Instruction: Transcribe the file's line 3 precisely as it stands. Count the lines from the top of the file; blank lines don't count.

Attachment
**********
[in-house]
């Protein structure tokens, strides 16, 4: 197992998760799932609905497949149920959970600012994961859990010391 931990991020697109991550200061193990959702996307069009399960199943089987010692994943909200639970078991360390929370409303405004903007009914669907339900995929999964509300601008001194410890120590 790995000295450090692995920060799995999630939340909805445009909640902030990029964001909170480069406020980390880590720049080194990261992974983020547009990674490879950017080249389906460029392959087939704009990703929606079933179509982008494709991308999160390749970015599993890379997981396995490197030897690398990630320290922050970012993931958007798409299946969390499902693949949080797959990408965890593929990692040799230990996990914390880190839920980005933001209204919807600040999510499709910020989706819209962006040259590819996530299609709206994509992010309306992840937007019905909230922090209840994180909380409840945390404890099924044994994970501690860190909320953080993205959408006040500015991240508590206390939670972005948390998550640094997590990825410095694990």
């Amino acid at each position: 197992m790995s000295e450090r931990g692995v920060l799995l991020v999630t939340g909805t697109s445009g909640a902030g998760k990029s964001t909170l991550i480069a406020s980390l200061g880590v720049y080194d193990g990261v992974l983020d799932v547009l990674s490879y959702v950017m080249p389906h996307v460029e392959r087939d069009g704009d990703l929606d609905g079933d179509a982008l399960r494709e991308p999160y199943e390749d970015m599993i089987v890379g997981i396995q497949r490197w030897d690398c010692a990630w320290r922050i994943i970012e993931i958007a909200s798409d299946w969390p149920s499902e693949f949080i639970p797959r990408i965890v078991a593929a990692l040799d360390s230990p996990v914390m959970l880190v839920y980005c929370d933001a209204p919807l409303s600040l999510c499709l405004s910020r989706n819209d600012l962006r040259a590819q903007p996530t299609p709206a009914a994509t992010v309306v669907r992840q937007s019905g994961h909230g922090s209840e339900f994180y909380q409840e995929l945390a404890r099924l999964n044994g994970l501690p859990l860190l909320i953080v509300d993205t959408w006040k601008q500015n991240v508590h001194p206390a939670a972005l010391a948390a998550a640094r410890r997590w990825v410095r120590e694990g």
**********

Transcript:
């Amino acid at each position: 197992m790995s000295e450090r931990g692995v920060l799995l991020v999630t939340g909805t697109s445009g909640a902030g998760k990029s964001t909170l991550i480069a406020s980390l200061g880590v720049y080194d193990g990261v992974l983020d799932v547009l990674s490879y959702v950017m080249p389906h996307v460029e392959r087939d069009g704009d990703l929606d609905g079933d179509a982008l399960r494709e991308p999160y199943e390749d970015m599993i089987v890379g997981i396995q497949r490197w030897d690398c010692a990630w320290r922050i994943i970012e993931i958007a909200s798409d299946w969390p149920s499902e693949f949080i639970p797959r990408i965890v078991a593929a990692l040799d360390s230990p996990v914390m959970l880190v839920y980005c929370d933001a209204p919807l409303s600040l999510c499709l405004s910020r989706n819209d600012l962006r040259a590819q903007p996530t299609p709206a009914a994509t992010v309306v669907r992840q937007s019905g994961h909230g922090s209840e339900f994180y909380q409840e995929l945390a404890r099924l999964n044994g994970l501690p859990l860190l909320i953080v509300d993205t959408w006040k601008q500015n991240v508590h001194p206390a939670a972005l010391a948390a998550a640094r410890r997590w990825v410095r120590e694990g």